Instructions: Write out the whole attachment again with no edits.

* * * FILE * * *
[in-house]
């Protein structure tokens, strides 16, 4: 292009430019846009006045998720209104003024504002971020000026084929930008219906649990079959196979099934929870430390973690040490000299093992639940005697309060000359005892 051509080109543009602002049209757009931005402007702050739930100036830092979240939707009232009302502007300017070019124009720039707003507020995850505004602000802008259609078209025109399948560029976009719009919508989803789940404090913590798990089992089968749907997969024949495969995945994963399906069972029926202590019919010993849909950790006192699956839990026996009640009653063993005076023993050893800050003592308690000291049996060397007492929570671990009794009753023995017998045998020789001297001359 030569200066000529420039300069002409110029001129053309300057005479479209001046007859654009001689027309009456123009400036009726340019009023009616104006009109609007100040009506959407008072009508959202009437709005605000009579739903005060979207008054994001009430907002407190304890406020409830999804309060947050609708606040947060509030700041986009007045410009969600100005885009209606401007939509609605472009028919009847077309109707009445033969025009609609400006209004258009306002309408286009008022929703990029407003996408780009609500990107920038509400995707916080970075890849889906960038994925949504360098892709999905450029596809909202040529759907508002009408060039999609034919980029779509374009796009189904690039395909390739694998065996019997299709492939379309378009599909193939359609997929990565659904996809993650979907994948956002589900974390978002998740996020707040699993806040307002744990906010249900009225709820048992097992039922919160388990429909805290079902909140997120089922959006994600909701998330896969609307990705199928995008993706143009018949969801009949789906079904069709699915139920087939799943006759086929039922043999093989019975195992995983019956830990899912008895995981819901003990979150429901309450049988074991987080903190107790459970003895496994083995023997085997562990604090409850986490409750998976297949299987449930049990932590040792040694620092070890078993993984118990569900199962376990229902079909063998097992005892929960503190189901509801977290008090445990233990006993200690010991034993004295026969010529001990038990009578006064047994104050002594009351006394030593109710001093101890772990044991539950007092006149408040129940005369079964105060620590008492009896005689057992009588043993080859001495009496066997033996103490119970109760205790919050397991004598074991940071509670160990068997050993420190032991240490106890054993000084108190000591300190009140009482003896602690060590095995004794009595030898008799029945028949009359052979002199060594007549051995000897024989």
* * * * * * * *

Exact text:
[in-house]
């Protein structure tokens, strides 16, 4: 292009430019846009006045998720209104003024504002971020000026084929930008219906649990079959196979099934929870430390973690040490000299093992639940005697309060000359005892 051509080109543009602002049209757009931005402007702050739930100036830092979240939707009232009302502007300017070019124009720039707003507020995850505004602000802008259609078209025109399948560029976009719009919508989803789940404090913590798990089992089968749907997969024949495969995945994963399906069972029926202590019919010993849909950790006192699956839990026996009640009653063993005076023993050893800050003592308690000291049996060397007492929570671990009794009753023995017998045998020789001297001359 030569200066000529420039300069002409110029001129053309300057005479479209001046007859654009001689027309009456123009400036009726340019009023009616104006009109609007100040009506959407008072009508959202009437709005605000009579739903005060979207008054994001009430907002407190304890406020409830999804309060947050609708606040947060509030700041986009007045410009969600100005885009209606401007939509609605472009028919009847077309109707009445033969025009609609400006209004258009306002309408286009008022929703990029407003996408780009609500990107920038509400995707916080970075890849889906960038994925949504360098892709999905450029596809909202040529759907508002009408060039999609034919980029779509374009796009189904690039395909390739694998065996019997299709492939379309378009599909193939359609997929990565659904996809993650979907994948956002589900974390978002998740996020707040699993806040307002744990906010249900009225709820048992097992039922919160388990429909805290079902909140997120089922959006994600909701998330896969609307990705199928995008993706143009018949969801009949789906079904069709699915139920087939799943006759086929039922043999093989019975195992995983019956830990899912008895995981819901003990979150429901309450049988074991987080903190107790459970003895496994083995023997085997562990604090409850986490409750998976297949299987449930049990932590040792040694620092070890078993993984118990569900199962376990229902079909063998097992005892929960503190189901509801977290008090445990233990006993200690010991034993004295026969010529001990038990009578006064047994104050002594009351006394030593109710001093101890772990044991539950007092006149408040129940005369079964105060620590008492009896005689057992009588043993080859001495009496066997033996103490119970109760205790919050397991004598074991940071509670160990068997050993420190032991240490106890054993000084108190000591300190009140009482003896602690060590095995004794009595030898008799029945028949009359052979002199060594007549051995000897024989």